Our region of the world is undoubtedly unique for its history, culture and natural beauty. But perhaps less commonly considered are the region’s unique contributions and opportunities related to higher education.
Island leadership and wisdom
Compared to their counterparts in large, metropolitan places, many people with college degrees in small-island communities can expect to be called to leadership roles at some point in their careers. Some are appointed to a board of directors or to lead a government agency. Some may run for office, lead a family business or take up other traditional leadership roles.
On a more global scale, we are living through revolutionary times in terms of technological change as well as climate change. Both of these developments favor people from small island communities.
New technologies reduce the distance between our islands and the rest of the world, eliminating many of the perceived disadvantages of our remote locations. For example, Guam has more undersea high-speed data cables running through it than even Hawaii.
The global challenge of climate change elevates the value of the ancient wisdom of our indigenous cultures as all of humanity seek solutions to our climate emergency. Our small-island communities are among the most affected by climate change and are also the places that have lived sustainably and with respect for others longer than many larger societies.
Preparing the next generation
In light of these local, regional and global needs, the University of Guam and our educational partners including the College of the Marshall Islands, the College of Micronesia-FSM, Guam Community College, Northern Marianas College and Palau Community College must rise to meet this challenge and prepare the next generation for what lies ahead. We must prepare our students for positions of leadership and influence while also fostering the study, maintenance and vigor of our indigenous cultures to offer the world the kind of “island wisdom” that can help us cope with our global challenges.
The University of Guam has been preparing a new strategic plan to identify ways the University can make the largest impact for the people and the communities in this region. Strategic initiatives include improving the student experience through program expansion and campus modernization; contributing in critical need areas in the region such as the economy, defense, health care and all levels of education; leading meaningful research activities; and partnering with our business community to develop expertise and create new revenue opportunities.
Taking full advantage
In addition to our overall institutional goals, the University of Guam promotes character development in students that will serve them well in the working world.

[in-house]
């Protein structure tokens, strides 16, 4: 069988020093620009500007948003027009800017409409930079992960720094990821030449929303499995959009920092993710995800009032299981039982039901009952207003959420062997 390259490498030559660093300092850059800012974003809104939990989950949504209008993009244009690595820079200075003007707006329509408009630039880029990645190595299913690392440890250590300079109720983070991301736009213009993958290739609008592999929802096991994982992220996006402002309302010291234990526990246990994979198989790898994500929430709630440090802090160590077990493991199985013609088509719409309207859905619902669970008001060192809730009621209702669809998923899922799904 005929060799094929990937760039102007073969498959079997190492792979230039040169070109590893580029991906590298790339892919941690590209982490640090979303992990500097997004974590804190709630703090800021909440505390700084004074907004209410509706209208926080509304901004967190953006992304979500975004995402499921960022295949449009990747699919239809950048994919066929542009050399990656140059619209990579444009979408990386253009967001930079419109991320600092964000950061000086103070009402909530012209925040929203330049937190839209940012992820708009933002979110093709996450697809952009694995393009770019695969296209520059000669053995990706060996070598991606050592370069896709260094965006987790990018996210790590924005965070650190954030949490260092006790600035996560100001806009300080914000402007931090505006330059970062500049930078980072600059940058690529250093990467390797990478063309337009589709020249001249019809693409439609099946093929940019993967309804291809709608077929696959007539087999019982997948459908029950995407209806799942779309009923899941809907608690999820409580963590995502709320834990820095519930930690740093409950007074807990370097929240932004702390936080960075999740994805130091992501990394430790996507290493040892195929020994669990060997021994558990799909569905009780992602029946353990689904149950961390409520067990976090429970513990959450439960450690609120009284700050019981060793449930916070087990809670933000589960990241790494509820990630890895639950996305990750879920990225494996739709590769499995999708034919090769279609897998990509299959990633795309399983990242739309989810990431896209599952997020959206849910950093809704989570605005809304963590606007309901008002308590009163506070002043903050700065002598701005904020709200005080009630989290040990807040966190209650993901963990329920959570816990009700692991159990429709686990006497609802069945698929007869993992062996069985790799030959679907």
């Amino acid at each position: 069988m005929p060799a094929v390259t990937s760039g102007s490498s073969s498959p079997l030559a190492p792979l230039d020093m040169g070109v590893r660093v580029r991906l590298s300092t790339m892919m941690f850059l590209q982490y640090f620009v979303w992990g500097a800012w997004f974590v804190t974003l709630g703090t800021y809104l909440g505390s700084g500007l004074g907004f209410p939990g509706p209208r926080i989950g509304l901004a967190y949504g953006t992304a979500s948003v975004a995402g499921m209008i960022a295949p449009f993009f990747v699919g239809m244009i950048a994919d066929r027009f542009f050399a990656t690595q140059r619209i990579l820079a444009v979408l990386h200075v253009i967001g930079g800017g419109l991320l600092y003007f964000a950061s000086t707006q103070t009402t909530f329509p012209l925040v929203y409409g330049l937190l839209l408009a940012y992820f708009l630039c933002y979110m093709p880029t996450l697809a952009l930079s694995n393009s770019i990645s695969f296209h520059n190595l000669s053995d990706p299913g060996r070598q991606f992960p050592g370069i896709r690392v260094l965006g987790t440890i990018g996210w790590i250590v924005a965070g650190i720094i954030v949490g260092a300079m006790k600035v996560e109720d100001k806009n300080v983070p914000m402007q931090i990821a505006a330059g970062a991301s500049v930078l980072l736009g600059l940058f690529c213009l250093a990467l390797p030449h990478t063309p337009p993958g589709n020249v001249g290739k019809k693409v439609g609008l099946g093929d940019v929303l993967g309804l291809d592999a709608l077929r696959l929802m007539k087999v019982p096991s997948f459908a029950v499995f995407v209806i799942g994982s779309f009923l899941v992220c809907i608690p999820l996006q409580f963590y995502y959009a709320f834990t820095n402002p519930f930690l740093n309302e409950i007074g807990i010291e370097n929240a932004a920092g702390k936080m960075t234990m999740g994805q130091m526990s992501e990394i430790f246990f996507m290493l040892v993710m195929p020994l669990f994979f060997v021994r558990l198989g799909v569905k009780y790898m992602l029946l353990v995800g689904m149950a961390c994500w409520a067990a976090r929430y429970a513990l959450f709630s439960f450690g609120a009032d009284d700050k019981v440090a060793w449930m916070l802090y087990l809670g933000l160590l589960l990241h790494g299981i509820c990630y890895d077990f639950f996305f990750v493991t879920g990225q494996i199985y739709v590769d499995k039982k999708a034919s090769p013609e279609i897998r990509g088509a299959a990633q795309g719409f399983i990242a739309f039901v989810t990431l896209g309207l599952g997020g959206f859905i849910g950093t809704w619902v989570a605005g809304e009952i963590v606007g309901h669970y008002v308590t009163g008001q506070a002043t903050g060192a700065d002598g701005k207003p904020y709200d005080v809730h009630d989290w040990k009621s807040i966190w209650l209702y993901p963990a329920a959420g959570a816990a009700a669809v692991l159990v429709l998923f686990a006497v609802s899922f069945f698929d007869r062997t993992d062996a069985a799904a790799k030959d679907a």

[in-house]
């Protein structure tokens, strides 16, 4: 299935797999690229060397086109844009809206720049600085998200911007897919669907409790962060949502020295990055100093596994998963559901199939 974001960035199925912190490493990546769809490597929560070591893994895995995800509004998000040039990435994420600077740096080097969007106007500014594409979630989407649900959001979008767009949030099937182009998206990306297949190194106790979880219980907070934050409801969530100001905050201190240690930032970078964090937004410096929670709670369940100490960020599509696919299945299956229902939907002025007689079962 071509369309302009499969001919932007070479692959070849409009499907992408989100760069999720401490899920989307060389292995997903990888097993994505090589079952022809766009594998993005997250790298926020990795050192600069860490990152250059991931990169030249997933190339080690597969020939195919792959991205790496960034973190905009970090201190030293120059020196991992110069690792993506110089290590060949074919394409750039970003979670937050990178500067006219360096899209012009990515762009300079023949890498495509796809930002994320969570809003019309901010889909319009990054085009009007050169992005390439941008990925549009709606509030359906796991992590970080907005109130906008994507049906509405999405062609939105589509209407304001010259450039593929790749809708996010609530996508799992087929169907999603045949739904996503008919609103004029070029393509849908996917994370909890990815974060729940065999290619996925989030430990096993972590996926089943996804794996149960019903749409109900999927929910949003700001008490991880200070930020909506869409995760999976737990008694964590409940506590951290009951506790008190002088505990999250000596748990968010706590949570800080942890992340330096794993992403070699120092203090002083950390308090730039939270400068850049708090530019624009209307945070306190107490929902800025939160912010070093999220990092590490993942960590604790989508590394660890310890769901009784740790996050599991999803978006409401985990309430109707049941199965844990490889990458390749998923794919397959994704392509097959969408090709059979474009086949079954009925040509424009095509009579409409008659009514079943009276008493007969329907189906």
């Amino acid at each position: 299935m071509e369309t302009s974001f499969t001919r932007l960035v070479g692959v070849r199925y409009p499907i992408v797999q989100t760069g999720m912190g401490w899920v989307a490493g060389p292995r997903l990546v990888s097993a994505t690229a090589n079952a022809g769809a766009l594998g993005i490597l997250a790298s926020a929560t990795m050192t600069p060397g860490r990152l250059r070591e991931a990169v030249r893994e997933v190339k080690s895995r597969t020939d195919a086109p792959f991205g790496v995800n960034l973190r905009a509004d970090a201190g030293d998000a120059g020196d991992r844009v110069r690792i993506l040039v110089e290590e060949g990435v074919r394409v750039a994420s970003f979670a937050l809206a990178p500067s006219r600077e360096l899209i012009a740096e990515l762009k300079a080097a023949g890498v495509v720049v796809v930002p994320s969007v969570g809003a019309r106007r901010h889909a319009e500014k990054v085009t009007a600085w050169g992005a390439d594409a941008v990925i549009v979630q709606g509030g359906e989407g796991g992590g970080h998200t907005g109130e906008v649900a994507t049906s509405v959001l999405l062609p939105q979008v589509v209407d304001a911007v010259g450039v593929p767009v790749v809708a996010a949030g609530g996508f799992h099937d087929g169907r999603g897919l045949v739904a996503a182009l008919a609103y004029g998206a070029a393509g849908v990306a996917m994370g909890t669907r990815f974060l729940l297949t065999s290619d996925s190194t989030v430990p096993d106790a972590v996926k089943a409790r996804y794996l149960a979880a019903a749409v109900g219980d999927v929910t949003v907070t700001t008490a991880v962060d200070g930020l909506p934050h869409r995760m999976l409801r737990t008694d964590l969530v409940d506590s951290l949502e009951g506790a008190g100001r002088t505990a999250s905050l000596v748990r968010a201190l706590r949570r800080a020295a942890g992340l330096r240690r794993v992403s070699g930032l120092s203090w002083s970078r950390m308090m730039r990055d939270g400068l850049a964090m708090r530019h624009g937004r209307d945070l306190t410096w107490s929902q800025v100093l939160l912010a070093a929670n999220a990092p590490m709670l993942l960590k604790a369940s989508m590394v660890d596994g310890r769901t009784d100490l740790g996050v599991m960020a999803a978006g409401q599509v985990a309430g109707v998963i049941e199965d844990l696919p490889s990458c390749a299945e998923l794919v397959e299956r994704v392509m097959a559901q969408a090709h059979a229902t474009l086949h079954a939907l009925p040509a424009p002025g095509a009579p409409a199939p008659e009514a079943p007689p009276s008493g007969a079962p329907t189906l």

We encourage students to take electives outside of their major to open their eyes to new ways of seeing the world. We urge them to speak up in class and ask questions and to talk to their professors and all professionals on the UOG campus about how they became interested in their chosen field.
We also promote students’ global connectivity by providing opportunities for students to present their research or to study in major cities of the world, and we encourage students to visit other small-island communities as well, where they can get to know future leaders and compare notes on how to cope with common challenges.
While many of our students in Guam and the whole of Micronesia think that their options for college are either “to study here or study away,” I like to stress that students can have it both ways: “Study here AND study away.”
Only in Micronesia
I have been at UOG for just one year so far, but I can say with confidence that our Micronesian region has an excellent array of options for higher education, and that our regional colleges and the University of Guam are more important to our communities than any colleges or universities anywhere else in the world.
As UOG continues building its strategic plan for the future, we look forward to continuing our relationships with the business community and the local government to meet the needs in the local workforce and to establish our region’s unique role in contributing to global challenges.
“We must prepare our students for positions of leadership and influence
while also fostering the study, maintenance and vigor of our indigenous
cultures to offer the world the kind of ‘island wisdom’ that can help us cope
with our global challenges.”